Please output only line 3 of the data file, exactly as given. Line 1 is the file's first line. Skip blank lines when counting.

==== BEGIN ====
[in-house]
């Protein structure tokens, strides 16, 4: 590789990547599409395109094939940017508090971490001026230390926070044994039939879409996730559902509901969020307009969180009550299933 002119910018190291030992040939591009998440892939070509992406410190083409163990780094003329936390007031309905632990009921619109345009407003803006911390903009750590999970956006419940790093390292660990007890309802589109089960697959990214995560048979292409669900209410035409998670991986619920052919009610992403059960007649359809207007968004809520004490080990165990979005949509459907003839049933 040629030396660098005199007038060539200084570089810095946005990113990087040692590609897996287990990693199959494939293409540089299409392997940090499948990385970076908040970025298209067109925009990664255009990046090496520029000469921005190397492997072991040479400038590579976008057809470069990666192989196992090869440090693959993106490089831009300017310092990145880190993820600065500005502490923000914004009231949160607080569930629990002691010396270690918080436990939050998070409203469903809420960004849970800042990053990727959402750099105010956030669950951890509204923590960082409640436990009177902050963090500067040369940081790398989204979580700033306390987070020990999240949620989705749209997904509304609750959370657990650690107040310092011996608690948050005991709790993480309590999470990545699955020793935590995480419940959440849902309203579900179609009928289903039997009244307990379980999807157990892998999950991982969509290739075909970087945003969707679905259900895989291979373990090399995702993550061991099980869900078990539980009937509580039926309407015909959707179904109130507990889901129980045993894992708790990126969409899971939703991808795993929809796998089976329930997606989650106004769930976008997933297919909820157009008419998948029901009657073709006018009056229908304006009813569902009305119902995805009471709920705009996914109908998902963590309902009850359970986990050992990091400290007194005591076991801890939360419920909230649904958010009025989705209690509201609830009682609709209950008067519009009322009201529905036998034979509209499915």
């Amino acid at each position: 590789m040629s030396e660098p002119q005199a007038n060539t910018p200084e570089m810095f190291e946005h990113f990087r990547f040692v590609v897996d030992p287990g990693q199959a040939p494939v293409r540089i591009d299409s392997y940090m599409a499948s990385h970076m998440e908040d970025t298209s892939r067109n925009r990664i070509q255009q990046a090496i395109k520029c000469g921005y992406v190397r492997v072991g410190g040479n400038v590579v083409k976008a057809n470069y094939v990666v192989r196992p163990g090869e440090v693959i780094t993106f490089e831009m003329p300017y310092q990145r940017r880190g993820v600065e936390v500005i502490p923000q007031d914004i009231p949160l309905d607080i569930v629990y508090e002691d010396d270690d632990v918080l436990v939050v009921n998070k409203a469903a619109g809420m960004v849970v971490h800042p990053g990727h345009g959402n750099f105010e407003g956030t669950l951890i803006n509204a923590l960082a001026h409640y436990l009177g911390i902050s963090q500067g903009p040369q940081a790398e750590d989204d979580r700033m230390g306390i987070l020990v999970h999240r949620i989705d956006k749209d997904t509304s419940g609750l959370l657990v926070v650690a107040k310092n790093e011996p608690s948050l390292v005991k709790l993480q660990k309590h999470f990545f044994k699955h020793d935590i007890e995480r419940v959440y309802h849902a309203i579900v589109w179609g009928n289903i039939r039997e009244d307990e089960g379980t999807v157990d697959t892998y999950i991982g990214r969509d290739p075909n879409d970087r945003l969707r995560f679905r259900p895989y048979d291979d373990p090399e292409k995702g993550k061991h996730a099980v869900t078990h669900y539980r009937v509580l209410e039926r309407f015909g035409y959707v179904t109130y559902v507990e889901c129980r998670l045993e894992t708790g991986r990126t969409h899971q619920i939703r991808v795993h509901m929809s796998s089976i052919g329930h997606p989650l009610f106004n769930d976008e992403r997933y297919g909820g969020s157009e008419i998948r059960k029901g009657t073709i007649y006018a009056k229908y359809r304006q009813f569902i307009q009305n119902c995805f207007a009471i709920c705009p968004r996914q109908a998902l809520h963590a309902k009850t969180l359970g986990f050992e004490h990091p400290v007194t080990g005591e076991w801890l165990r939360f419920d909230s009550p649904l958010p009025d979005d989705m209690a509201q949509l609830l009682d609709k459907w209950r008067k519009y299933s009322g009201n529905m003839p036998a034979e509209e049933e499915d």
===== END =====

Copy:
């Amino acid at each position: 590789m040629s030396e660098p002119q005199a007038n060539t910018p200084e570089m810095f190291e946005h990113f990087r990547f040692v590609v897996d030992p287990g990693q199959a040939p494939v293409r540089i591009d299409s392997y940090m599409a499948s990385h970076m998440e908040d970025t298209s892939r067109n925009r990664i070509q255009q990046a090496i395109k520029c000469g921005y992406v190397r492997v072991g410190g040479n400038v590579v083409k976008a057809n470069y094939v990666v192989r196992p163990g090869e440090v693959i780094t993106f490089e831009m003329p300017y310092q990145r940017r880190g993820v600065e936390v500005i502490p923000q007031d914004i009231p949160l309905d607080i569930v629990y508090e002691d010396d270690d632990v918080l436990v939050v009921n998070k409203a469903a619109g809420m960004v849970v971490h800042p990053g990727h345009g959402n750099f105010e407003g956030t669950l951890i803006n509204a923590l960082a001026h409640y436990l009177g911390i902050s963090q500067g903009p040369q940081a790398e750590d989204d979580r700033m230390g306390i987070l020990v999970h999240r949620i989705d956006k749209d997904t509304s419940g609750l959370l657990v926070v650690a107040k310092n790093e011996p608690s948050l390292v005991k709790l993480q660990k309590h999470f990545f044994k699955h020793d935590i007890e995480r419940v959440y309802h849902a309203i579900v589109w179609g009928n289903i039939r039997e009244d307990e089960g379980t999807v157990d697959t892998y999950i991982g990214r969509d290739p075909n879409d970087r945003l969707r995560f679905r259900p895989y048979d291979d373990p090399e292409k995702g993550k061991h996730a099980v869900t078990h669900y539980r009937v509580l209410e039926r309407f015909g035409y959707v179904t109130y559902v507990e889901c129980r998670l045993e894992t708790g991986r990126t969409h899971q619920i939703r991808v795993h509901m929809s796998s089976i052919g329930h997606p989650l009610f106004n769930d976008e992403r997933y297919g909820g969020s157009e008419i998948r059960k029901g009657t073709i007649y006018a009056k229908y359809r304006q009813f569902i307009q009305n119902c995805f207007a009471i709920c705009p968004r996914q109908a998902l809520h963590a309902k009850t969180l359970g986990f050992e004490h990091p400290v007194t080990g005591e076991w801890l165990r939360f419920d909230s009550p649904l958010p009025d979005d989705m209690a509201q949509l609830l009682d609709k459907w209950r008067k519009y299933s009322g009201n529905m003839p036998a034979e509209e049933e499915d």